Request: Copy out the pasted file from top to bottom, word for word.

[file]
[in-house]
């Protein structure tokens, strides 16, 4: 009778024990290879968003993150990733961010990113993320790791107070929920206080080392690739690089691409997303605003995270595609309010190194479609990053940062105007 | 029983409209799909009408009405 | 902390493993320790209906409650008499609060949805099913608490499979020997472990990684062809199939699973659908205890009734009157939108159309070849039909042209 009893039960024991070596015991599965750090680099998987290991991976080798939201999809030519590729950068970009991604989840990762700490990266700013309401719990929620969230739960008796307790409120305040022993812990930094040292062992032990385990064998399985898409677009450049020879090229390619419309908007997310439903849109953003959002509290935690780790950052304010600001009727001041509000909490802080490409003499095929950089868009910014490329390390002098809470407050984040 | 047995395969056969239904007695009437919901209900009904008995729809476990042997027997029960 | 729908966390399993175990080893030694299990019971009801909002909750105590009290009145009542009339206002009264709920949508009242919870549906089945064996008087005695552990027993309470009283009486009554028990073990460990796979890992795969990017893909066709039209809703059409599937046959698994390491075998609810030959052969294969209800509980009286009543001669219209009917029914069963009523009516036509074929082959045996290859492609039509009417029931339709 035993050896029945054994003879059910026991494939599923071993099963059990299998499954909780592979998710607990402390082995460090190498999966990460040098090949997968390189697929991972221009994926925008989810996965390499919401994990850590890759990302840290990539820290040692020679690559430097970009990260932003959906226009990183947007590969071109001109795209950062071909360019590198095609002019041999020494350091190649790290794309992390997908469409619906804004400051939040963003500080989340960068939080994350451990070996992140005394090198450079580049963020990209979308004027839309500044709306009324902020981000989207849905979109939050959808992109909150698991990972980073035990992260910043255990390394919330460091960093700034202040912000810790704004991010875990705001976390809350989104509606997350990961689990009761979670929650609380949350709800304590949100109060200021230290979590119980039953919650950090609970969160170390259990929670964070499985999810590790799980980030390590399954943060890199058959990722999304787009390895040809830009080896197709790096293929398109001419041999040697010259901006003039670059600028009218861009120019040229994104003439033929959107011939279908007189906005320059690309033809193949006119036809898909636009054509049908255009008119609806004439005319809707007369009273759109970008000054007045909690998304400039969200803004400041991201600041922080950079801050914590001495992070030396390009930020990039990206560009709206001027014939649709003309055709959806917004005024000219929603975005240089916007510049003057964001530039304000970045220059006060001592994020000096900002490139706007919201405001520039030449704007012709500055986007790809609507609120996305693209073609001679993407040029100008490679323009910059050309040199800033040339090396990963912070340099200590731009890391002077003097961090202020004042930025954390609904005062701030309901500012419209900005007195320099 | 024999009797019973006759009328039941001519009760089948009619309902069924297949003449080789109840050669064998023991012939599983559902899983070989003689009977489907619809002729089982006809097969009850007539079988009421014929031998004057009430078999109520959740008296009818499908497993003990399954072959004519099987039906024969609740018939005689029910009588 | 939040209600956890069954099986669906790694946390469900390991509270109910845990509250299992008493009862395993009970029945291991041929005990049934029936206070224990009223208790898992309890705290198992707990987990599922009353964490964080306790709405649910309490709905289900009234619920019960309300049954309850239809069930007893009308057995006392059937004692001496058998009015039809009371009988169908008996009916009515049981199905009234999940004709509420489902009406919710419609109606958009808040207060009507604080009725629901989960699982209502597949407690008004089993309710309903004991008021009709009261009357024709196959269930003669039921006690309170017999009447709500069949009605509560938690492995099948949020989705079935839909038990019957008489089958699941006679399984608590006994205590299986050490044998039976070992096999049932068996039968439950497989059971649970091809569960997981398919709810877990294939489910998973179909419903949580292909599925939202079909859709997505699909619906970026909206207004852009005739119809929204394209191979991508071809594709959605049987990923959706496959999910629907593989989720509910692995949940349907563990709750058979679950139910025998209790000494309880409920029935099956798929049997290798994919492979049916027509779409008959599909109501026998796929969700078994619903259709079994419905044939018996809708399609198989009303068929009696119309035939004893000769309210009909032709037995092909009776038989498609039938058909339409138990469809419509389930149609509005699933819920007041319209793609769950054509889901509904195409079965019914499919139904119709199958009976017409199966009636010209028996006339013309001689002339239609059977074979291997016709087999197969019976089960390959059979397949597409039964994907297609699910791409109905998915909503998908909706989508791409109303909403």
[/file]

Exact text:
[in-house]
């Protein structure tokens, strides 16, 4: 009778024990290879968003993150990733961010990113993320790791107070929920206080080392690739690089691409997303605003995270595609309010190194479609990053940062105007 | 029983409209799909009408009405 | 902390493993320790209906409650008499609060949805099913608490499979020997472990990684062809199939699973659908205890009734009157939108159309070849039909042209 009893039960024991070596015991599965750090680099998987290991991976080798939201999809030519590729950068970009991604989840990762700490990266700013309401719990929620969230739960008796307790409120305040022993812990930094040292062992032990385990064998399985898409677009450049020879090229390619419309908007997310439903849109953003959002509290935690780790950052304010600001009727001041509000909490802080490409003499095929950089868009910014490329390390002098809470407050984040 | 047995395969056969239904007695009437919901209900009904008995729809476990042997027997029960 | 729908966390399993175990080893030694299990019971009801909002909750105590009290009145009542009339206002009264709920949508009242919870549906089945064996008087005695552990027993309470009283009486009554028990073990460990796979890992795969990017893909066709039209809703059409599937046959698994390491075998609810030959052969294969209800509980009286009543001669219209009917029914069963009523009516036509074929082959045996290859492609039509009417029931339709 035993050896029945054994003879059910026991494939599923071993099963059990299998499954909780592979998710607990402390082995460090190498999966990460040098090949997968390189697929991972221009994926925008989810996965390499919401994990850590890759990302840290990539820290040692020679690559430097970009990260932003959906226009990183947007590969071109001109795209950062071909360019590198095609002019041999020494350091190649790290794309992390997908469409619906804004400051939040963003500080989340960068939080994350451990070996992140005394090198450079580049963020990209979308004027839309500044709306009324902020981000989207849905979109939050959808992109909150698991990972980073035990992260910043255990390394919330460091960093700034202040912000810790704004991010875990705001976390809350989104509606997350990961689990009761979670929650609380949350709800304590949100109060200021230290979590119980039953919650950090609970969160170390259990929670964070499985999810590790799980980030390590399954943060890199058959990722999304787009390895040809830009080896197709790096293929398109001419041999040697010259901006003039670059600028009218861009120019040229994104003439033929959107011939279908007189906005320059690309033809193949006119036809898909636009054509049908255009008119609806004439005319809707007369009273759109970008000054007045909690998304400039969200803004400041991201600041922080950079801050914590001495992070030396390009930020990039990206560009709206001027014939649709003309055709959806917004005024000219929603975005240089916007510049003057964001530039304000970045220059006060001592994020000096900002490139706007919201405001520039030449704007012709500055986007790809609507609120996305693209073609001679993407040029100008490679323009910059050309040199800033040339090396990963912070340099200590731009890391002077003097961090202020004042930025954390609904005062701030309901500012419209900005007195320099 | 024999009797019973006759009328039941001519009760089948009619309902069924297949003449080789109840050669064998023991012939599983559902899983070989003689009977489907619809002729089982006809097969009850007539079988009421014929031998004057009430078999109520959740008296009818499908497993003990399954072959004519099987039906024969609740018939005689029910009588 | 939040209600956890069954099986669906790694946390469900390991509270109910845990509250299992008493009862395993009970029945291991041929005990049934029936206070224990009223208790898992309890705290198992707990987990599922009353964490964080306790709405649910309490709905289900009234619920019960309300049954309850239809069930007893009308057995006392059937004692001496058998009015039809009371009988169908008996009916009515049981199905009234999940004709509420489902009406919710419609109606958009808040207060009507604080009725629901989960699982209502597949407690008004089993309710309903004991008021009709009261009357024709196959269930003669039921006690309170017999009447709500069949009605509560938690492995099948949020989705079935839909038990019957008489089958699941006679399984608590006994205590299986050490044998039976070992096999049932068996039968439950497989059971649970091809569960997981398919709810877990294939489910998973179909419903949580292909599925939202079909859709997505699909619906970026909206207004852009005739119809929204394209191979991508071809594709959605049987990923959706496959999910629907593989989720509910692995949940349907563990709750058979679950139910025998209790000494309880409920029935099956798929049997290798994919492979049916027509779409008959599909109501026998796929969700078994619903259709079994419905044939018996809708399609198989009303068929009696119309035939004893000769309210009909032709037995092909009776038989498609039938058909339409138990469809419509389930149609509005699933819920007041319209793609769950054509889901509904195409079965019914499919139904119709199958009976017409199966009636010209028996006339013309001689002339239609059977074979291997016709087999197969019976089960390959059979397949597409039964994907297609699910791409109905998915909503998908909706989508791409109303909403």